Renault were envious of the growing success in North America of the Volkswagen Bug/Beetle and were looking for ways they might match the Volkswagen's success with their own Renault Dauphine. At a convention of North American distributors that took place in Florida, Renault's US dealers called for the creation of a Dauphine coupé/cabriolet which would improve Renault's image in the critical US market. Renault's chairman, Pierre Dreyfus, agreed, and since the concept had been born at a convention in Florida the car instantly became known within the company as the "Renault Floride". The "Floride" name was considered unsuitable for 49 of the 50 states of the USA, however, since it could have implied disrespect to states other than Florida. For this reason an alternative name, "Caravelle", was from the start used for North America and for other major markets (including the UK) where the principal language was a form of English.
The LaunchThe Floride was unveiled at the 1958 Paris Motor Show. A small rear-engined design by Pietro Frua at Carrozzeria Ghia, it used the floorpan and engine of the Renault Dauphine sedan. It was offered as a 2+2 coupe, a 2+2 cabriolet and as a convertible, the latter being a cabriolet with a removable hardtop. Renault marketed a performance version, engineered by Amedee Gordini, which produced 40 hp (30 kW) as opposed to the standard model's 35. The Floride was launched in the United States and Canada as the Renault Caravelle a year after its introduction in Europe.
In March 1962, the Caravelle received a new 956 cc engine that would be also used by the new Renault 8 since June. Although the new "Sierra" series five bearing engine shared no components with the existing 845 cc Dauphine engine, it was conceptually very similar: the engine size was chosen in order to come in (slightly) below the top of the 5CV car tax band in France. Maximum power output increased to 48 hp (36 kW). The upgraded cars, first presented at the 1962 Geneva Motor Show, now featured disc brakes on all four wheels: the Floride was the first French volume car to benefit from this enhancement which also reduced unsprung weight by approximately 6 kg. The Caravelle name also replaced the Floride name in all markets from 1962 onwards.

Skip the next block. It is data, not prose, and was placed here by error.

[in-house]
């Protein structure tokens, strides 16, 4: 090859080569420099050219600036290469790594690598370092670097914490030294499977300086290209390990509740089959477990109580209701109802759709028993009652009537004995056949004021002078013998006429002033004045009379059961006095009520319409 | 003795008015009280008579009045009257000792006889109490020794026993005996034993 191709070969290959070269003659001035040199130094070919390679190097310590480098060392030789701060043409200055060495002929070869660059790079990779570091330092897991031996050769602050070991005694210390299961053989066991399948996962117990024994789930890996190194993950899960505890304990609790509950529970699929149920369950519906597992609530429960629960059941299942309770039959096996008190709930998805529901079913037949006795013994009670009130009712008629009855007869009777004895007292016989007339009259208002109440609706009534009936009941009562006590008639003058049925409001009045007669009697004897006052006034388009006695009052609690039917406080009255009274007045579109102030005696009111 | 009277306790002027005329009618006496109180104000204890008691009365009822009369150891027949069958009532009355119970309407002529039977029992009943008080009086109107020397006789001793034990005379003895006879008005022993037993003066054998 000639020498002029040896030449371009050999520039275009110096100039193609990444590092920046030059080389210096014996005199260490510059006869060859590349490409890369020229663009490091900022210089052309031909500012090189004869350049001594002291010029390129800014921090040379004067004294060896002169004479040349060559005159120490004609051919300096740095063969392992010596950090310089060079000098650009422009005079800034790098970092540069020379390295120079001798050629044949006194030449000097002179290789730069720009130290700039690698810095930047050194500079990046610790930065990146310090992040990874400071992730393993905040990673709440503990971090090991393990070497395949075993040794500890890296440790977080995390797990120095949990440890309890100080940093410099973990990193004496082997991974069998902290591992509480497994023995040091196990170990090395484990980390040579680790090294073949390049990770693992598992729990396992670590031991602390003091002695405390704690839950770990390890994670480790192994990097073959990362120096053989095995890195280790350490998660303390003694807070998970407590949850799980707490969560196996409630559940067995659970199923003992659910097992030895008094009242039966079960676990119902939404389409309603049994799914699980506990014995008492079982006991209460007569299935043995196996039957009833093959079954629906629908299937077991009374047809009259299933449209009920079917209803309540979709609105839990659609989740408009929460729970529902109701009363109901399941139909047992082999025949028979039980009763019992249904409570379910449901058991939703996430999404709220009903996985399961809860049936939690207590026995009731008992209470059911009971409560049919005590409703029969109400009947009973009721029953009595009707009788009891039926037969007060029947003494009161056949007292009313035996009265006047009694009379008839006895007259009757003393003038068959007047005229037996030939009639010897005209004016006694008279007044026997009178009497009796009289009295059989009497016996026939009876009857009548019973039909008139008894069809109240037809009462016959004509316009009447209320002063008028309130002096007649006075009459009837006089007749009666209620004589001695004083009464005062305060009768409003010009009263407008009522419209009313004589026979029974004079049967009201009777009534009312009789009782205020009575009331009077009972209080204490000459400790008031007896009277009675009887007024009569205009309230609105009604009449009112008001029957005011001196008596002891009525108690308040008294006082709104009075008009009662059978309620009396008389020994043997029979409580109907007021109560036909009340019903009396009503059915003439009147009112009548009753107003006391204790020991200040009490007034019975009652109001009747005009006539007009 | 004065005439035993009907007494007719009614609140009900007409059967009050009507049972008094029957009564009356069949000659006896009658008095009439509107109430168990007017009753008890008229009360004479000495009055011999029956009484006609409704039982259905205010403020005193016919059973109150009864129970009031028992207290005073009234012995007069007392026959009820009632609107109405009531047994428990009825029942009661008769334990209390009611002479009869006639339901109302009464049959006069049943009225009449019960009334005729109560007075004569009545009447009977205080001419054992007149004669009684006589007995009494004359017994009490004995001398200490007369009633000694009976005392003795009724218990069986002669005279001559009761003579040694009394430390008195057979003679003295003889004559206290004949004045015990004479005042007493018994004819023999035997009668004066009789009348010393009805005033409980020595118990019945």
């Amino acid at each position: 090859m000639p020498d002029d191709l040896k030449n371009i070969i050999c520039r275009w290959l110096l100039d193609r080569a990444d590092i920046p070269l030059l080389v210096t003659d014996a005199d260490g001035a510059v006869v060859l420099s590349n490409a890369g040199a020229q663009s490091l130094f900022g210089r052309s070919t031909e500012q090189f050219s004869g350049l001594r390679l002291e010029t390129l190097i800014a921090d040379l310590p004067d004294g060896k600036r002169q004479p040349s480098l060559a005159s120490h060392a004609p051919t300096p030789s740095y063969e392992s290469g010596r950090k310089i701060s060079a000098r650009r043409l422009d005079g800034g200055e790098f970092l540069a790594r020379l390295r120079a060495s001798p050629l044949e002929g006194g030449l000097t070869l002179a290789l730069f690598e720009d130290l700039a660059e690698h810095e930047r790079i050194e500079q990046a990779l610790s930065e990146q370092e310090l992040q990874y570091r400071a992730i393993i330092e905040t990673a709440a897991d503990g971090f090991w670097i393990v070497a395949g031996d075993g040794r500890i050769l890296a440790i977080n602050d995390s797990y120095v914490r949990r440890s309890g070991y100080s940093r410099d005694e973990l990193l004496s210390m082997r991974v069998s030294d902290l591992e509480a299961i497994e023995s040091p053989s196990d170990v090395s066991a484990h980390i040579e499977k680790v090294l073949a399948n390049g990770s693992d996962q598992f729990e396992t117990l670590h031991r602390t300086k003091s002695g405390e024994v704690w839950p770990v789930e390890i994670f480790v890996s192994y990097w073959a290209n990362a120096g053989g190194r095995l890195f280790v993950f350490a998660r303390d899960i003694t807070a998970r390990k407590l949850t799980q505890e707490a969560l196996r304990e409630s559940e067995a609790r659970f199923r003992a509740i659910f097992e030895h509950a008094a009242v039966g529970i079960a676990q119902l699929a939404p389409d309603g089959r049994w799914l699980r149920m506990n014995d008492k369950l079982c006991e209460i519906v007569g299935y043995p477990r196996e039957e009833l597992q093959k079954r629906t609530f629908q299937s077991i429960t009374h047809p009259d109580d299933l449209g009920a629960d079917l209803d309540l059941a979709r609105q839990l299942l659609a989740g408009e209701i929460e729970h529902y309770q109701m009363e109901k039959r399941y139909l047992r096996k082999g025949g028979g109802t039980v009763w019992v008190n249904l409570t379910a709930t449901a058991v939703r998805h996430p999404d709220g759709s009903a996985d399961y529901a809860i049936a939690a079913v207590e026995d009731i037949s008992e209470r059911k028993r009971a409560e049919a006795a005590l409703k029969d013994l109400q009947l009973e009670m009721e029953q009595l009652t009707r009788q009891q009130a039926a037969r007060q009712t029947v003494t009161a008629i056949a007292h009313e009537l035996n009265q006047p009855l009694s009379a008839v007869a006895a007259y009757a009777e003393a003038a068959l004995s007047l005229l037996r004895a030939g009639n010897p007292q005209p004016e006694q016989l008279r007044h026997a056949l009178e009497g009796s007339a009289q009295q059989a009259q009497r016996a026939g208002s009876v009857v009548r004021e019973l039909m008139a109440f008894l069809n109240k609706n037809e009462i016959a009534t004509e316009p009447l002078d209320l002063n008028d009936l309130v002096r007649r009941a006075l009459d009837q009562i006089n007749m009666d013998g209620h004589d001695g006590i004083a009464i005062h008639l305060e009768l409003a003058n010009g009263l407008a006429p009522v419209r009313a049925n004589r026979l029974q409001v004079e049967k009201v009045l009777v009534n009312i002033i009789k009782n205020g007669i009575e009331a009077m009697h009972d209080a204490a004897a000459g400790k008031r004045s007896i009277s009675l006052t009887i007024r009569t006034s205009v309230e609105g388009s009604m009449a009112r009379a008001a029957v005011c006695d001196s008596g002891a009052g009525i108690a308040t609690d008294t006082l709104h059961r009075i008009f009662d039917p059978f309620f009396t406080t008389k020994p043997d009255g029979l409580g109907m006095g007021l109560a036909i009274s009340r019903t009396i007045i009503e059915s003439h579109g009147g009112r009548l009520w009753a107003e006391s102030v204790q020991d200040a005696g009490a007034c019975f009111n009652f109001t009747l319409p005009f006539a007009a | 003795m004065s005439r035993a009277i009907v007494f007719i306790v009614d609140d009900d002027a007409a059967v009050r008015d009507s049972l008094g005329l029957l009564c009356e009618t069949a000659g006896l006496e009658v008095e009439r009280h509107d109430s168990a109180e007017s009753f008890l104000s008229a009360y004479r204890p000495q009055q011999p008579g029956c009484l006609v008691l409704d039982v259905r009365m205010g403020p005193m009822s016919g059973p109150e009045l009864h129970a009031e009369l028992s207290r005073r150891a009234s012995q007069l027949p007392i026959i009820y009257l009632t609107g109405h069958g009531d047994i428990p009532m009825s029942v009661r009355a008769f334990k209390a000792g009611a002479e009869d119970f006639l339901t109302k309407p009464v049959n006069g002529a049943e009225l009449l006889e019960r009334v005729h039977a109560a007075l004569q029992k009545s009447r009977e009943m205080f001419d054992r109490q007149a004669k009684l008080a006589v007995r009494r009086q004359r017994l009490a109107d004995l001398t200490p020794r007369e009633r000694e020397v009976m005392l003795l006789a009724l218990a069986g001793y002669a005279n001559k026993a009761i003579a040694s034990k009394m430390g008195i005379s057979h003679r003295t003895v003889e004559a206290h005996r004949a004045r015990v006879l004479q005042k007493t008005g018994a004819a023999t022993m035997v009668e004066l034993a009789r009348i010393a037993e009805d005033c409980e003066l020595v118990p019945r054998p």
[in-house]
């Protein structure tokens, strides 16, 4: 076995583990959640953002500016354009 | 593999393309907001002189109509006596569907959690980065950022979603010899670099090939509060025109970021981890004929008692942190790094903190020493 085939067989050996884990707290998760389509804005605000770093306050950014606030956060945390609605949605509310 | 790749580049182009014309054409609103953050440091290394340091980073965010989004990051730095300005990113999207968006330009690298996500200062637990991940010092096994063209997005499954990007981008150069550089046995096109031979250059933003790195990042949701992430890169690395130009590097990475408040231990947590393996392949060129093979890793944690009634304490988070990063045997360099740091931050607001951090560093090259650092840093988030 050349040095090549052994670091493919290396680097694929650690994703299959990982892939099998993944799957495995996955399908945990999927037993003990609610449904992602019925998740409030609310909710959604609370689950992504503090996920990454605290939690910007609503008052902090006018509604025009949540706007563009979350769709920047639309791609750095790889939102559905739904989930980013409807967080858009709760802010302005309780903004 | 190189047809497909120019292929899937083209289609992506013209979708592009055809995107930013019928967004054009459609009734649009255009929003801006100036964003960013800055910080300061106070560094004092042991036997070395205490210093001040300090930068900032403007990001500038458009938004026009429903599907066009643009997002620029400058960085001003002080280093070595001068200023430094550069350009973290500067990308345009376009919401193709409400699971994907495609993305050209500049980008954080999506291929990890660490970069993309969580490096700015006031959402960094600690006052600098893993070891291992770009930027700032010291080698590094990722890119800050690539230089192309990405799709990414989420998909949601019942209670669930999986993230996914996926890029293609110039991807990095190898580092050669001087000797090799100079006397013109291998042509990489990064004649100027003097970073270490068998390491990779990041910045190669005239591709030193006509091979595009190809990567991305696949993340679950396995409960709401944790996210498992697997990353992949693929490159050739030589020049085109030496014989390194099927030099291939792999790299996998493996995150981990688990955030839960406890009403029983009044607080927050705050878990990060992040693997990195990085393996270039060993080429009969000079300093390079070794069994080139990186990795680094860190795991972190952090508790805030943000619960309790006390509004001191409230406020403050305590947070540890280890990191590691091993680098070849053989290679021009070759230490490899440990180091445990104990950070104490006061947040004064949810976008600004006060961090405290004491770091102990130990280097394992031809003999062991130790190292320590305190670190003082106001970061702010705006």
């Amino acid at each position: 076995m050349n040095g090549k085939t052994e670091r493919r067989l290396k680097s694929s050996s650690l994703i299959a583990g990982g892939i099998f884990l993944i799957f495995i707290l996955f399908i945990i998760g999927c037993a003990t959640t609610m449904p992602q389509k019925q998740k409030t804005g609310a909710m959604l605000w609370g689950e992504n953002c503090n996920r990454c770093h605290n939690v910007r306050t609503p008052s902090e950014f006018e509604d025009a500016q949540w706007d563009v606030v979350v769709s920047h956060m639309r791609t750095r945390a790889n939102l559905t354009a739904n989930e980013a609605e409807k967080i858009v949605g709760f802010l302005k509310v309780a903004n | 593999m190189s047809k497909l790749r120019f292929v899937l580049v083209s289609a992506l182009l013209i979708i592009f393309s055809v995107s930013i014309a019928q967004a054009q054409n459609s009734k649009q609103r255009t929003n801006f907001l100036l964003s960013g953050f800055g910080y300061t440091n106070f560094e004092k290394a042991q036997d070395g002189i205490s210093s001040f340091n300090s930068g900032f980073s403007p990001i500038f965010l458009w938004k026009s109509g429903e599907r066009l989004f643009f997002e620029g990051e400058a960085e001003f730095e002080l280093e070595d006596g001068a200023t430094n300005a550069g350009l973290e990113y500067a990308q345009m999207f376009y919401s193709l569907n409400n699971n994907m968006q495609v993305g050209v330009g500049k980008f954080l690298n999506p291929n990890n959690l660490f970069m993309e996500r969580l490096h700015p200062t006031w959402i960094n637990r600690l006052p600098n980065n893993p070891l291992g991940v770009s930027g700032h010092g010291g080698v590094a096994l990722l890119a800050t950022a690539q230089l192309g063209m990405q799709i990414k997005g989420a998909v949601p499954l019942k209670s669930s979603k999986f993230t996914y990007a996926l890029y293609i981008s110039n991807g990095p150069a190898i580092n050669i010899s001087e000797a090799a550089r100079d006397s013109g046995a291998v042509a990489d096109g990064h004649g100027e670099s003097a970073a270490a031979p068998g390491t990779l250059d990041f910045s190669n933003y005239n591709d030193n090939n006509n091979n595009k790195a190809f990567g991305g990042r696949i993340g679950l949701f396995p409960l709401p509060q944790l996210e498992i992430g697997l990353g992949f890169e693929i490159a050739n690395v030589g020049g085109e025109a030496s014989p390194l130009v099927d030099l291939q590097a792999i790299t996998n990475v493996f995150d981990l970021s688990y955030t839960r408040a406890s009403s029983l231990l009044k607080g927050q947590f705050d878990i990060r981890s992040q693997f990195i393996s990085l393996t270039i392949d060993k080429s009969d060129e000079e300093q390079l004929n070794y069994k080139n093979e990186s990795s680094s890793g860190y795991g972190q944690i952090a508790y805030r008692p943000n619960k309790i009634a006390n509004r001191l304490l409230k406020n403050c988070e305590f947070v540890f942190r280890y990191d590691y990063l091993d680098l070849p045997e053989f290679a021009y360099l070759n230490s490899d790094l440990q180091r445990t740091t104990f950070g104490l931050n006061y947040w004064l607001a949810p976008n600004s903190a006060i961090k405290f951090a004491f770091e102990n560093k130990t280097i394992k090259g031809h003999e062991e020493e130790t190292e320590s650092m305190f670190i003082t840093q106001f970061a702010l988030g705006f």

In 1964 another R8-derived engine of 1108 cc was introduced to the Caravelle, producing 55 hp (41 kW).
The Floride's body style, particularly the front end, has been acknowledged by former BMC designers as an inspiration for the MGB.
Caravelle 1108 cc road test
The British "Autocar" magazine tested a Renault Caravelle in November 1965. The car had a top speed of 89 mph (143 km/h) and accelerated from 0-60 mph (97 km/h) in 17.8 seconds. An "overall" fuel consumption of 30.2 miles per imperial gallon (9.35 L/100 km; 25.1 mpg-US) was recorded. The Caravelle's performance closely matched that of the contemporary Triumph Spitfire 4 under most headings, though the Spitfire was a couple of mph ahead on top speed. The British car market was still protected by tariffs at this time, but even allowing for that the Renault looks expensive in this company: The Caravelle came with a UK recommended price of £1,039 as against £666 for the Spitfire 4. The contemporary Austin Healey Sprite was both a little slower and a little cheaper than the Spitfire.